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The large CIBC sign outside the bank's office building at the south east corner of King St. West and Bay St. in Toronto.Fred Lum/The Globe and Mail

Doubts about the fate of Canadian Imperial Bank of Commerce's bid to buy PrivateBancorp Inc. cast a shadow over encouraging first-quarter results that included a healthy bump in profit.

CIBC kicked off earnings season for Canada's major banks with strong results across its key divisions, and hiked its quarterly dividend. The bank also paved the way to buy back shares, creating a safety valve to soothe shareholders whether or not its $3.8-billion (U.S.) offer to buy the Chicago-based bank goes through.

The acquisition is the cornerstone of CIBC's efforts to expand its U.S. footprint, as growth prospects have slowed in Canada. But the deal has been in limbo since the U.S. bank postponed a shareholder vote first scheduled for December, 2016. A trio of advisory firms recommended voting against the terms on offer after PrivateBancorp's share price soared amid a broader run-up in U.S. bank stocks.

No new date has been set for the vote, and with a hard deadline to seal or scrap the deal on June 29, the clock is ticking. Chief executive officer Victor Dodig stressed that the bank is still committed to its U.S. growth strategy, but with each passing month, the exuberance in U.S. markets after the presidential election is passing CIBC by.

"We will be disciplined. We will be patient. We have plenty of organic growth to deliver from our existing footprint as well," Mr. Dodig told analysts on a conference call.

"The PrivateBank is a very good bank. It's a good standalone bank. It's better under CIBC ownership, much stronger, much broader ability to grow across its platform," he added. "So we think we bring a lot to the party."

So far in 2017, PrivateBancorp's share price has remained stubbornly high, finishing Thursday down 0.3 per cent to $57.21. Last June, CIBC offered a mix of cash and stock worth $47 a share at the time.

Until shareholders get their chance to vote, the news of a possible share buyback of up to eight million common shares – about 2 per cent of outstanding shares – gives CIBC a backup plan. That measure, combined with Thursday's quarterly dividend hike of 3 cents a share to $1.27, are intended to bolster investor confidence.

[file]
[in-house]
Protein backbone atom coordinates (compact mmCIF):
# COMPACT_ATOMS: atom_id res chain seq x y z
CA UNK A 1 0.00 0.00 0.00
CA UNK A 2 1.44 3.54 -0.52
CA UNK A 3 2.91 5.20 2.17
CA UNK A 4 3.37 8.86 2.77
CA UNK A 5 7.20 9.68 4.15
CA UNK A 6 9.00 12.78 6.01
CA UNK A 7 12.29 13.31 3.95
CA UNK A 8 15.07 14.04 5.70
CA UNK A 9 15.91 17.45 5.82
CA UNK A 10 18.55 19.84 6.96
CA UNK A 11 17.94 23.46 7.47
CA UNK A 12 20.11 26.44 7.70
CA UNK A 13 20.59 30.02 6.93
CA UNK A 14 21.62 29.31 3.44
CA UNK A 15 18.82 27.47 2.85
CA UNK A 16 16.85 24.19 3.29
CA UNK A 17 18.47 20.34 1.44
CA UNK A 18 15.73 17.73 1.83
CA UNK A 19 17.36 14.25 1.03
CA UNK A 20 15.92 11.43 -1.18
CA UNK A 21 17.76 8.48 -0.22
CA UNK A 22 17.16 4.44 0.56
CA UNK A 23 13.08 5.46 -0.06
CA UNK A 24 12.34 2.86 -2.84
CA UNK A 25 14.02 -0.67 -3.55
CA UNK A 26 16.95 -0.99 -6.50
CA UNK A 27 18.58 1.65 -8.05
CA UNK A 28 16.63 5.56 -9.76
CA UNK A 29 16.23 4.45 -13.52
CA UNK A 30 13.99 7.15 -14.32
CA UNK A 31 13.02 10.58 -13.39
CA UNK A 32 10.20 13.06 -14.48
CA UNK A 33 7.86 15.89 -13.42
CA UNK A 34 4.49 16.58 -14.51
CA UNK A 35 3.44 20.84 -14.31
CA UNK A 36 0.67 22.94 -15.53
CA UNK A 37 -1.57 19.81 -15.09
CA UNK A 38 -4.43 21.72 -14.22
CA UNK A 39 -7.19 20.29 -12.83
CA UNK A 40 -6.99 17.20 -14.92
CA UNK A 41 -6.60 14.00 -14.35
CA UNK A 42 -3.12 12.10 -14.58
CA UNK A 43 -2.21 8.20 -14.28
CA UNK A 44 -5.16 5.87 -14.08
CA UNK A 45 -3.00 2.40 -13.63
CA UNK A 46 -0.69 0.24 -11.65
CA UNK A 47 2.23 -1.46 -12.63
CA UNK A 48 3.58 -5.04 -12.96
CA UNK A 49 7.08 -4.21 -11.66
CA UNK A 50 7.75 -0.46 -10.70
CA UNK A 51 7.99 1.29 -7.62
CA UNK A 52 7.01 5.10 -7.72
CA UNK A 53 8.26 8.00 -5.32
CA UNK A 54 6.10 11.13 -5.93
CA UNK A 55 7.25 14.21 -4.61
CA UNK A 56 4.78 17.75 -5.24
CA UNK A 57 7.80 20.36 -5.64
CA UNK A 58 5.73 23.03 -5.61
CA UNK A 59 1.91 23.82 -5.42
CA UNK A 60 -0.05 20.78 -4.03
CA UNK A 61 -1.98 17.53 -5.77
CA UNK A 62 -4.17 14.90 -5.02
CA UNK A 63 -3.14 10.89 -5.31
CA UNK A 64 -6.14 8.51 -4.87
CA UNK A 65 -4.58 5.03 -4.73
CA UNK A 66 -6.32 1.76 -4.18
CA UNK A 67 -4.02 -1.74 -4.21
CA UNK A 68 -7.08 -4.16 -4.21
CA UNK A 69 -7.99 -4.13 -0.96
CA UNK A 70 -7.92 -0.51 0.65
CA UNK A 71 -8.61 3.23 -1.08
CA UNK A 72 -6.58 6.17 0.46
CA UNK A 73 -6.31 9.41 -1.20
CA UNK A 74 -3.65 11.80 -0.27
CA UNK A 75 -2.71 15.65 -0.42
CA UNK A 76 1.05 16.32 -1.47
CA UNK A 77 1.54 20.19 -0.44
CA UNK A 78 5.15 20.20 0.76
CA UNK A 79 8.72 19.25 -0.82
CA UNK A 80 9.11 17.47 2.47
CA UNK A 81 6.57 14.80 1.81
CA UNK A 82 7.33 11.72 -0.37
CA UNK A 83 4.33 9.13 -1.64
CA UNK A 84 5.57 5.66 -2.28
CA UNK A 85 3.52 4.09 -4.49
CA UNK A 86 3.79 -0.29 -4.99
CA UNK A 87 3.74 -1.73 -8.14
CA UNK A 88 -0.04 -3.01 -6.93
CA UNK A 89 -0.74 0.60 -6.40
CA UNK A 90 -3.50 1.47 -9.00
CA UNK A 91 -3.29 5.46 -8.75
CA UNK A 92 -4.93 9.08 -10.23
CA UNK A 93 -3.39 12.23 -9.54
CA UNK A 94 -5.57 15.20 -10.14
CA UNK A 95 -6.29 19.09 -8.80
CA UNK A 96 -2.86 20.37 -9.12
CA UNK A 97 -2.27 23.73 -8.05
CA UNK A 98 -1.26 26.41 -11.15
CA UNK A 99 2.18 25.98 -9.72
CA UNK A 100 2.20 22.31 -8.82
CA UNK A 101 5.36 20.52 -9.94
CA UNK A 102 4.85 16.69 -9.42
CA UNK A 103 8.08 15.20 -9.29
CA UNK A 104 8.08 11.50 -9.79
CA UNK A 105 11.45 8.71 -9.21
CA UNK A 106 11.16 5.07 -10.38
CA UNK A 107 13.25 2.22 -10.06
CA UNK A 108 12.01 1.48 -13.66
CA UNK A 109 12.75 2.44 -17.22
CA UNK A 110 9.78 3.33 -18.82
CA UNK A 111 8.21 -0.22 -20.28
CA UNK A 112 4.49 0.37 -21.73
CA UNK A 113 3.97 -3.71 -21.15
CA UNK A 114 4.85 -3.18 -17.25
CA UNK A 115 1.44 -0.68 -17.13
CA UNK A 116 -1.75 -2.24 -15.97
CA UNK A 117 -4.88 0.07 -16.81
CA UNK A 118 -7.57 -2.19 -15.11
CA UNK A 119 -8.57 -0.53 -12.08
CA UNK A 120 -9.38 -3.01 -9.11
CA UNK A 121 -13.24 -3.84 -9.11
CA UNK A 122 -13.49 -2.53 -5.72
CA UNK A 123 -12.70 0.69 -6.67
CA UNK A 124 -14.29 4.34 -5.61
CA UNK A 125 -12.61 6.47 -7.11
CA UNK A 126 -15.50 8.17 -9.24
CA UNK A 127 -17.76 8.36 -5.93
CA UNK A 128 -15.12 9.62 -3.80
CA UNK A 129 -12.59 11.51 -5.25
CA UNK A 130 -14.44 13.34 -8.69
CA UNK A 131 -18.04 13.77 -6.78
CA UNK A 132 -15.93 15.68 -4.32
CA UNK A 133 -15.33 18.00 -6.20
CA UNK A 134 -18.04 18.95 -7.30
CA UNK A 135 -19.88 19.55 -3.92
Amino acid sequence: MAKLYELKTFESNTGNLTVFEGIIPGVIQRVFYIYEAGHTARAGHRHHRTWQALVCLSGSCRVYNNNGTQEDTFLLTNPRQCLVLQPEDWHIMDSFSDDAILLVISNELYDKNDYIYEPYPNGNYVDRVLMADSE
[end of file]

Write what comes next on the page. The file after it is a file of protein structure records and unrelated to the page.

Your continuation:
"If it doesn't go through, we have the [normal course issuer bid] as an option to return capital to shareholders," chief financial officer Kevin Glass said in an interview.

CIBC has some room to manoeuvre. Its common equity Tier 1 capital ratio, a measure of financial health monitored by regulators, rose to a plump 11.9 per cent, from 11.3 per cent in the prior quarter. "It appears to be positioning itself to withstand the current acquisition and, potentially, the next one as well," said John Aiken, an analyst at Barclays Capital Canada Inc., in a note.

Profit for CIBC's first fiscal quarter was $1.4-billion, or $3.50 a share, up from $982-million, or $2.43 a share, in the same quarter in 2016 – pushed higher by a $245-million after-tax gain from sales of some retail real estate. Adjusted to exclude certain items, profit was up 13 per cent to nearly $1.2-billion, or $2.89 a share, well ahead of expectations of $2.57 a share, according to Bloomberg.

Revenue for the quarter was $4.2-billion, up from $3.6-billion a year ago. "We're off to a very good start in 2017," Mr. Dodig said.

Return on equity – a closely watched measure of profitability – improved sharply to 24.4 per cent from 18.1 per cent a year ago.

Growth in mortgages and deposits, as well as higher revenue from fees, helped drive profit in the retail and business banking division 39 per cent higher year-over-year, to $953-million. Adjusted to exclude certain items, profit rose 3 per cent to $709-million.

As expected, CIBC set aside more money to cover bad loans in its retail arm, recording larger writeoffs on credit cards and personal loans, though losses from the troubled oil and gas sector eased. Provision for credit losses of $212-million were 10 per cent higher, excluding an adjustment recorded a year ago.

Even so, CIBC executives are more confident that unemployment in the hard-hit oil patch has peaked, and that oil prices hovering above $50 (U.S.) are a sign of stability.

"Even if it does slip a bit, if you look at where we're at on delinquencies, it's not going to have a material impact," Mr. Glass said.

The capital markets arm also surpassed expectations. Profit shot up 52 per cent to $371-million (Canadian), as volatile markets boosted trading volumes as well as debt and equity issuance.

The wealth management division grew average assets under management, boosting profit to $133-million, which was 12 per cent better than a year ago.

Watch the full recording of a business breakfast hosted by The Globe's Derek DeCloet and featuring comments from experts including Don Coxe, Dawn Desjardins from RBC, and CIBC's Benjamin Tal.

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